‘Ah it’s the 9 day Queen next isn’t it?’ The boy in the front row was flapping his arm around like some kind of demented jack in the box. The teacher determinedly ignored his gesticulating and purposefully carried on writing on the whiteboard. Quickly the black whiteboard screeched across the reflective white surface of the board, squeaking loudly it formed the words Lady Jane Grey – Queen for 9 days. The boy puffed out his cheeks, frustrated that he couldn’t share his little morsel of knowledge. He had spent devouring history books, facts, figures, brutal battles and short lived queens. His knowledge in the subject exceeded his classmates, his thought box bursting with relevant nuggets.
This was knowledge. Knowledge that he had garnered through reading books, sometimes with a parent, often alone. This history anchored knowledge had grown year on year, supported at times by teachers but mainly pursued in a solitary manner. This knowledge became the bedrock on which all future historical facts were built upon. Inference and deduction were possible due to this knowledge. Reading is a knot of strings pulled taught to create the rope. Each string important, knowledge, vocabulary, comprehension and inference among them. But which is more important, inference or knowledge? Which is more vital? The truth is, both.
Without one you can’t feed the other. But we shouldn’t be afraid of recognising that sometimes the knowledge that is necessary for successful inference may take years to come to some of our children. The reasons for this are vast and true there are many things schools can do to combat this but we as educators shouldn’t beat ourselves up for our children having different knowledge banks to draw upon. So how do we teach inference then? A question I was asked on Twitter this week. Whilst a full response would take many thousand words I will attempt to have a crack at it below. Simply I use a pyramid.
The first thing my class and I do when I challenge them to infer is to look at context. Where are we? What time? Who are we? What’s happening around us? All of these things help to narrow towards a point. If our story is set in for example a school, we eliminate certain words and move closer to others, if the focus event is happening at night it lessens the likelihood of some language being used. If it is set in an unfamiliar time period it makes it trickier but at least we can remove modern phenomenon from potential answers.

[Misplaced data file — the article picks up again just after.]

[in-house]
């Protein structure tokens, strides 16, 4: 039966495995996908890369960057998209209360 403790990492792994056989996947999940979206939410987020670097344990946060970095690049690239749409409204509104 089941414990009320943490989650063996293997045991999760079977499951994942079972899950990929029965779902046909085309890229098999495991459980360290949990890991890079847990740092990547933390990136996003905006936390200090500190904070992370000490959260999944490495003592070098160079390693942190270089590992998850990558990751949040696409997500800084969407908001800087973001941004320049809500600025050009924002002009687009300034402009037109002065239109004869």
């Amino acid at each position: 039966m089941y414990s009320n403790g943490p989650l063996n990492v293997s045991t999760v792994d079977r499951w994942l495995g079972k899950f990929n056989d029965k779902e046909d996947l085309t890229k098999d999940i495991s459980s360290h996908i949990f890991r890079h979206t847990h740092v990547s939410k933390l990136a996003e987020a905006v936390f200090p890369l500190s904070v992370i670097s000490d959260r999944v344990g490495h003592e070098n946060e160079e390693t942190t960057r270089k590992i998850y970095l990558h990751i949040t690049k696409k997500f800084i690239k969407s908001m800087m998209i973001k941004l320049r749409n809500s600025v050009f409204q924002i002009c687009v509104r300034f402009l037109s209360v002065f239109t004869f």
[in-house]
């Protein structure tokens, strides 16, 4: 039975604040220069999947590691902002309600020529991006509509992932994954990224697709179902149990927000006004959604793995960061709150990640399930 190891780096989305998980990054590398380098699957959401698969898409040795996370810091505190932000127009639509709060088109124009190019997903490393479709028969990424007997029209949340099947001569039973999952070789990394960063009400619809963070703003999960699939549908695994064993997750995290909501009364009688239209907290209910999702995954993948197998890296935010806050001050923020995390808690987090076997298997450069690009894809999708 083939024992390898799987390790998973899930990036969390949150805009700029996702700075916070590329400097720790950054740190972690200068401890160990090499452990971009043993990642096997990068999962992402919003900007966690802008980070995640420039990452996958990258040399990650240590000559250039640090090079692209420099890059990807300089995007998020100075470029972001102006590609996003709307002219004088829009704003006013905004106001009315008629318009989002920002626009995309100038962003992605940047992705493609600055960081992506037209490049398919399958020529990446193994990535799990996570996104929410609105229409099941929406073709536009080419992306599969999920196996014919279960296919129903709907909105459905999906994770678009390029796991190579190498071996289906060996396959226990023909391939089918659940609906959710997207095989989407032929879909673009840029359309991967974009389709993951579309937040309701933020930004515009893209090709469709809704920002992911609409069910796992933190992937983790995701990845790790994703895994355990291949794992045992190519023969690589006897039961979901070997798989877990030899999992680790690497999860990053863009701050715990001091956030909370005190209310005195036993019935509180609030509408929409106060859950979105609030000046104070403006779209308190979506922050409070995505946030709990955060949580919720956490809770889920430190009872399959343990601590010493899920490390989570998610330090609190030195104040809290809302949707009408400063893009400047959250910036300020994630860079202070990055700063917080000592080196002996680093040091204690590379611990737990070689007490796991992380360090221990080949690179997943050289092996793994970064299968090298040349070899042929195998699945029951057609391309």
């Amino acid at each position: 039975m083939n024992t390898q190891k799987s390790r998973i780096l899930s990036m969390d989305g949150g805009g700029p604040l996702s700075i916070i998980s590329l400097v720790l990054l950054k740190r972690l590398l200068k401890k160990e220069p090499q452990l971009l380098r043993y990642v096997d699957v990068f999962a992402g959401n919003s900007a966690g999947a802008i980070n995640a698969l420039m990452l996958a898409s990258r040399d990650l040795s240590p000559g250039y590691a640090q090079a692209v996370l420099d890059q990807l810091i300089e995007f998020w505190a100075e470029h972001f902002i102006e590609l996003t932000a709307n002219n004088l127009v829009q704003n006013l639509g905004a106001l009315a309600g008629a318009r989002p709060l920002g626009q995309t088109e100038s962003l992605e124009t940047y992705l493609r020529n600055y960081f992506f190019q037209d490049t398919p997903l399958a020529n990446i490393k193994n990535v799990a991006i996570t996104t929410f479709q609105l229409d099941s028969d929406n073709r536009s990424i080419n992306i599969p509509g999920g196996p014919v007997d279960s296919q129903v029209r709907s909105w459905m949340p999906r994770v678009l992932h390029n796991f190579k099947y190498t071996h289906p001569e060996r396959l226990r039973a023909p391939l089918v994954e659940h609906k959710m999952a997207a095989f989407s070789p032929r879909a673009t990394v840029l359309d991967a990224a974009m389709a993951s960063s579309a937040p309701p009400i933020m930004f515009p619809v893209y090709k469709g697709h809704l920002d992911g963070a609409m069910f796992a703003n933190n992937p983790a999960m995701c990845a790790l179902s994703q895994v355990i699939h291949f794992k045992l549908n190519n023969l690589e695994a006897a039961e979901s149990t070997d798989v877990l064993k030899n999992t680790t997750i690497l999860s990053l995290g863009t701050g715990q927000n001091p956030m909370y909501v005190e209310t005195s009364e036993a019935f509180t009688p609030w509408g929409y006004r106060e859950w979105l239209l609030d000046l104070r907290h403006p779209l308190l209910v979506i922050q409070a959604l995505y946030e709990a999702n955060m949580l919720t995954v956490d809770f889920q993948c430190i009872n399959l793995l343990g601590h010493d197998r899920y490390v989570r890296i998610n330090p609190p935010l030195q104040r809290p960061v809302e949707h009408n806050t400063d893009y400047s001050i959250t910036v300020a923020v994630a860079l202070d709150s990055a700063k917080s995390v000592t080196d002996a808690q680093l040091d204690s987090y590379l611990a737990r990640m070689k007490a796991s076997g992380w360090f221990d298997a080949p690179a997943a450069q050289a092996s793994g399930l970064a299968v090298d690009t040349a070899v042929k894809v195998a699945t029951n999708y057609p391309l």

Second we look at the section setting. In this we look at what’s happening at that precise moment. Is our character in danger? Is there a threat? Are they stood on the beach? What’s going on basically? For this example it is raining and our character, Thomas, was rushing home. From this we were able to deduce a set of emotions that were likely to be present and those that were less likely, actions that were possible to happen (being splashed by a car) and those that were less likely (stopping for an ice cream). I know that sounds ridiculous but I am giving extreme examples and it is all part of the narrowing of the options.
Next we move on to the specific sentence. In the case I described on Twitter we talked over the sentence ‘Carefully Thomas removed his anorak and placed it on the table’. None of my class knew the word anorak. However they could tell that it was something smaller than a table, something Thomas possessed and something that for some reason he was treating with care or caution. The pyramid narrows.
Finally, we look at Thomas as a character and what we already know about him. We know that he is an older man and spends his free time fishing. We know that he has rushed to get home due to the rain so can deduce he doesn’t like getting wet.
When I asked the children what an anorak was (the prompt for the start of this piece) none knew. I have an able group of Year 5s, they are all confident readers, we study vocabulary every day and spent a lot of time discussing and enjoying new words. But they didn’t know this word. Their life experiences and knowledge hadn’t brought it into their sphere yet. But just because they didn’t know the word doesn’t mean they couldn’t work it out to a high level of accuracy.
The gobby child at the front of the class screaming about a 9 day queen was me. My knowledge in that particular field was very strong but if you had asked me what a colander was I wouldn’t have had a clue. We must recognise that yes knowledge is of course important in reading however we can’t teach all knowledge. We can’t cover all subject matter ever. Therefore we must give children the best tools and devices possible to be problem solvers, to be forward thinking and innovative.
Like the case of the anorak many deductions we make are in fact based on truths we learnt at a young age, in this case people don’t like getting wet and they normally wear coats to prevent this when raining. This isn’t specialist knowledge. Showing and guiding your children to use their knowledge to crack inference questions is a corner stone of effective reading lessons.